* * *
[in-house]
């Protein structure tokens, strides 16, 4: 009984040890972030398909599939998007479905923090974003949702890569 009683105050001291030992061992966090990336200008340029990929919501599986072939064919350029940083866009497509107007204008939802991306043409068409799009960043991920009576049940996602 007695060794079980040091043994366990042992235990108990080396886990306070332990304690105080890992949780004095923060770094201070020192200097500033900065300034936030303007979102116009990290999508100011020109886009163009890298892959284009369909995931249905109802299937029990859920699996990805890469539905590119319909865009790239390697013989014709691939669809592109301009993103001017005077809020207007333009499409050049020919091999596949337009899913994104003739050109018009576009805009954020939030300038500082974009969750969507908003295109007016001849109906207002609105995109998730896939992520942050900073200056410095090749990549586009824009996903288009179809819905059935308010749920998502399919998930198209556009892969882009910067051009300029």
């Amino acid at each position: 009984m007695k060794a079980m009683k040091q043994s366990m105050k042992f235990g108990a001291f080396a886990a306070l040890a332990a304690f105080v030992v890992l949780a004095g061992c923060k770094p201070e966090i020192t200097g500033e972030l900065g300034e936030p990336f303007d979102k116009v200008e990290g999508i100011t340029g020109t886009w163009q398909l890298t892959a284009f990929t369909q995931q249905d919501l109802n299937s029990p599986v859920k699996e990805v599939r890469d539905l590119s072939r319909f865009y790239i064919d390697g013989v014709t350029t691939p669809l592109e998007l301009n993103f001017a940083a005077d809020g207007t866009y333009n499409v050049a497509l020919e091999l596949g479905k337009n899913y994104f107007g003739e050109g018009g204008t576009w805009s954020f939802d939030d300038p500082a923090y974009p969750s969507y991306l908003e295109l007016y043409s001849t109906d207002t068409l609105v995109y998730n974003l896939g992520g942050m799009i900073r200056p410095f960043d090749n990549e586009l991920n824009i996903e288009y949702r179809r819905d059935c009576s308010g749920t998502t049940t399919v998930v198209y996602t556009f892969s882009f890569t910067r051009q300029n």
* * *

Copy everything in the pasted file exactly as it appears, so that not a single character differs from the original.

[in-house]
């Protein structure tokens, strides 16, 4: 009984040890972030398909599939998007479905923090974003949702890569 009683105050001291030992061992966090990336200008340029990929919501599986072939064919350029940083866009497509107007204008939802991306043409068409799009960043991920009576049940996602 007695060794079980040091043994366990042992235990108990080396886990306070332990304690105080890992949780004095923060770094201070020192200097500033900065300034936030303007979102116009990290999508100011020109886009163009890298892959284009369909995931249905109802299937029990859920699996990805890469539905590119319909865009790239390697013989014709691939669809592109301009993103001017005077809020207007333009499409050049020919091999596949337009899913994104003739050109018009576009805009954020939030300038500082974009969750969507908003295109007016001849109906207002609105995109998730896939992520942050900073200056410095090749990549586009824009996903288009179809819905059935308010749920998502399919998930198209556009892969882009910067051009300029």
């Amino acid at each position: 009984m007695k060794a079980m009683k040091q043994s366990m105050k042992f235990g108990a001291f080396a886990a306070l040890a332990a304690f105080v030992v890992l949780a004095g061992c923060k770094p201070e966090i020192t200097g500033e972030l900065g300034e936030p990336f303007d979102k116009v200008e990290g999508i100011t340029g020109t886009w163009q398909l890298t892959a284009f990929t369909q995931q249905d919501l109802n299937s029990p599986v859920k699996e990805v599939r890469d539905l590119s072939r319909f865009y790239i064919d390697g013989v014709t350029t691939p669809l592109e998007l301009n993103f001017a940083a005077d809020g207007t866009y333009n499409v050049a497509l020919e091999l596949g479905k337009n899913y994104f107007g003739e050109g018009g204008t576009w805009s954020f939802d939030d300038p500082a923090y974009p969750s969507y991306l908003e295109l007016y043409s001849t109906d207002t068409l609105v995109y998730n974003l896939g992520g942050m799009i900073r200056p410095f960043d090749n990549e586009l991920n824009i996903e288009y949702r179809r819905d059935c009576s308010g749920t998502t049940t399919v998930v198209y996602t556009f892969s882009f890569t910067r051009q300029n």